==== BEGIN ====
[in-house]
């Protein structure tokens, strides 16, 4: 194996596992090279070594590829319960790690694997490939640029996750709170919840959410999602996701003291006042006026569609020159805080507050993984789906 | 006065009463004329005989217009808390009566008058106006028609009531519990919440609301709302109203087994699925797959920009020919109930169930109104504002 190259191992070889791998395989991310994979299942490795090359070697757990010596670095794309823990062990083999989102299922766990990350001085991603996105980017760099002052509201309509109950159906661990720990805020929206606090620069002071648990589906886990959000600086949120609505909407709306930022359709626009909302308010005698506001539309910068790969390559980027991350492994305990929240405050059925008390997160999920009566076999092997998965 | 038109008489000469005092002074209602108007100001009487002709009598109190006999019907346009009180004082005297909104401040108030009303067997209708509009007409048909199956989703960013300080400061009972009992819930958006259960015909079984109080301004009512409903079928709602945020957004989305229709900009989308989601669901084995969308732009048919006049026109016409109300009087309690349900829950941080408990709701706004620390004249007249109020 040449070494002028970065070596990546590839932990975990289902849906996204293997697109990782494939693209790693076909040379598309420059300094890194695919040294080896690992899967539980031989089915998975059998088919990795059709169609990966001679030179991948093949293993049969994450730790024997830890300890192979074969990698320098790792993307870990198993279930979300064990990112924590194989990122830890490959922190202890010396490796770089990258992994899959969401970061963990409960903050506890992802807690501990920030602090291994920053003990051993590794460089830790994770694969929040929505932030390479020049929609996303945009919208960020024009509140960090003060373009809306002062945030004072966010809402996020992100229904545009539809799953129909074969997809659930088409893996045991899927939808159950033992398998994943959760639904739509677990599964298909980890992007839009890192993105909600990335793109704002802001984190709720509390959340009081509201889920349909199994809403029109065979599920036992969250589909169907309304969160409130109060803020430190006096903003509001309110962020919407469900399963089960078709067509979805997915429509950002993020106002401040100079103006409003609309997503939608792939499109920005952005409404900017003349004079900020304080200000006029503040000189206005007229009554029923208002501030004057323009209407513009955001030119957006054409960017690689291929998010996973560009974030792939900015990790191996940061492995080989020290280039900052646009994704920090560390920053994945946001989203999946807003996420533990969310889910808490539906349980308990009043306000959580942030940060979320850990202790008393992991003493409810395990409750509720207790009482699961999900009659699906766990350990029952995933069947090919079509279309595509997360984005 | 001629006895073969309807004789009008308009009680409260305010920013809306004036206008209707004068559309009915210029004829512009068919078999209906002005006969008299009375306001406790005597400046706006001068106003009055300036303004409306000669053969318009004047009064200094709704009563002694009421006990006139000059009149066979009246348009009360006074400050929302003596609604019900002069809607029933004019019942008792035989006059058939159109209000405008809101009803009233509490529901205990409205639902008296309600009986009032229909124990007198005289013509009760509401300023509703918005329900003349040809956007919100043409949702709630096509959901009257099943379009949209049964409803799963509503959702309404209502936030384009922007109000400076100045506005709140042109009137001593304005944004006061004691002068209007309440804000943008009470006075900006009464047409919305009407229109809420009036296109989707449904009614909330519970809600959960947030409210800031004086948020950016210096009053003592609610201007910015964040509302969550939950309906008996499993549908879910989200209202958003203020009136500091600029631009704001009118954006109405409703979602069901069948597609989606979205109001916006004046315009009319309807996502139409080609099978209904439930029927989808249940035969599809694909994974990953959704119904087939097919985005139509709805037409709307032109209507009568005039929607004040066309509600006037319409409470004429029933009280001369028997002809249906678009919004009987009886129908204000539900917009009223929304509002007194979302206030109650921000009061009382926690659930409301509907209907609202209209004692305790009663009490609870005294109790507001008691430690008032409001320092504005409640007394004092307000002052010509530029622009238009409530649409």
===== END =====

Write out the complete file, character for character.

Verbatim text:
[in-house]
């Protein structure tokens, strides 16, 4: 194996596992090279070594590829319960790690694997490939640029996750709170919840959410999602996701003291006042006026569609020159805080507050993984789906 | 006065009463004329005989217009808390009566008058106006028609009531519990919440609301709302109203087994699925797959920009020919109930169930109104504002 190259191992070889791998395989991310994979299942490795090359070697757990010596670095794309823990062990083999989102299922766990990350001085991603996105980017760099002052509201309509109950159906661990720990805020929206606090620069002071648990589906886990959000600086949120609505909407709306930022359709626009909302308010005698506001539309910068790969390559980027991350492994305990929240405050059925008390997160999920009566076999092997998965 | 038109008489000469005092002074209602108007100001009487002709009598109190006999019907346009009180004082005297909104401040108030009303067997209708509009007409048909199956989703960013300080400061009972009992819930958006259960015909079984109080301004009512409903079928709602945020957004989305229709900009989308989601669901084995969308732009048919006049026109016409109300009087309690349900829950941080408990709701706004620390004249007249109020 040449070494002028970065070596990546590839932990975990289902849906996204293997697109990782494939693209790693076909040379598309420059300094890194695919040294080896690992899967539980031989089915998975059998088919990795059709169609990966001679030179991948093949293993049969994450730790024997830890300890192979074969990698320098790792993307870990198993279930979300064990990112924590194989990122830890490959922190202890010396490796770089990258992994899959969401970061963990409960903050506890992802807690501990920030602090291994920053003990051993590794460089830790994770694969929040929505932030390479020049929609996303945009919208960020024009509140960090003060373009809306002062945030004072966010809402996020992100229904545009539809799953129909074969997809659930088409893996045991899927939808159950033992398998994943959760639904739509677990599964298909980890992007839009890192993105909600990335793109704002802001984190709720509390959340009081509201889920349909199994809403029109065979599920036992969250589909169907309304969160409130109060803020430190006096903003509001309110962020919407469900399963089960078709067509979805997915429509950002993020106002401040100079103006409003609309997503939608792939499109920005952005409404900017003349004079900020304080200000006029503040000189206005007229009554029923208002501030004057323009209407513009955001030119957006054409960017690689291929998010996973560009974030792939900015990790191996940061492995080989020290280039900052646009994704920090560390920053994945946001989203999946807003996420533990969310889910808490539906349980308990009043306000959580942030940060979320850990202790008393992991003493409810395990409750509720207790009482699961999900009659699906766990350990029952995933069947090919079509279309595509997360984005 | 001629006895073969309807004789009008308009009680409260305010920013809306004036206008209707004068559309009915210029004829512009068919078999209906002005006969008299009375306001406790005597400046706006001068106003009055300036303004409306000669053969318009004047009064200094709704009563002694009421006990006139000059009149066979009246348009009360006074400050929302003596609604019900002069809607029933004019019942008792035989006059058939159109209000405008809101009803009233509490529901205990409205639902008296309600009986009032229909124990007198005289013509009760509401300023509703918005329900003349040809956007919100043409949702709630096509959901009257099943379009949209049964409803799963509503959702309404209502936030384009922007109000400076100045506005709140042109009137001593304005944004006061004691002068209007309440804000943008009470006075900006009464047409919305009407229109809420009036296109989707449904009614909330519970809600959960947030409210800031004086948020950016210096009053003592609610201007910015964040509302969550939950309906008996499993549908879910989200209202958003203020009136500091600029631009704001009118954006109405409703979602069901069948597609989606979205109001916006004046315009009319309807996502139409080609099978209904439930029927989808249940035969599809694909994974990953959704119904087939097919985005139509709805037409709307032109209507009568005039929607004040066309509600006037319409409470004429029933009280001369028997002809249906678009919004009987009886129908204000539900917009009223929304509002007194979302206030109650921000009061009382926690659930409301509907209907609202209209004692305790009663009490609870005294109790507001008691430690008032409001320092504005409640007394004092307000002052010509530029622009238009409530649409």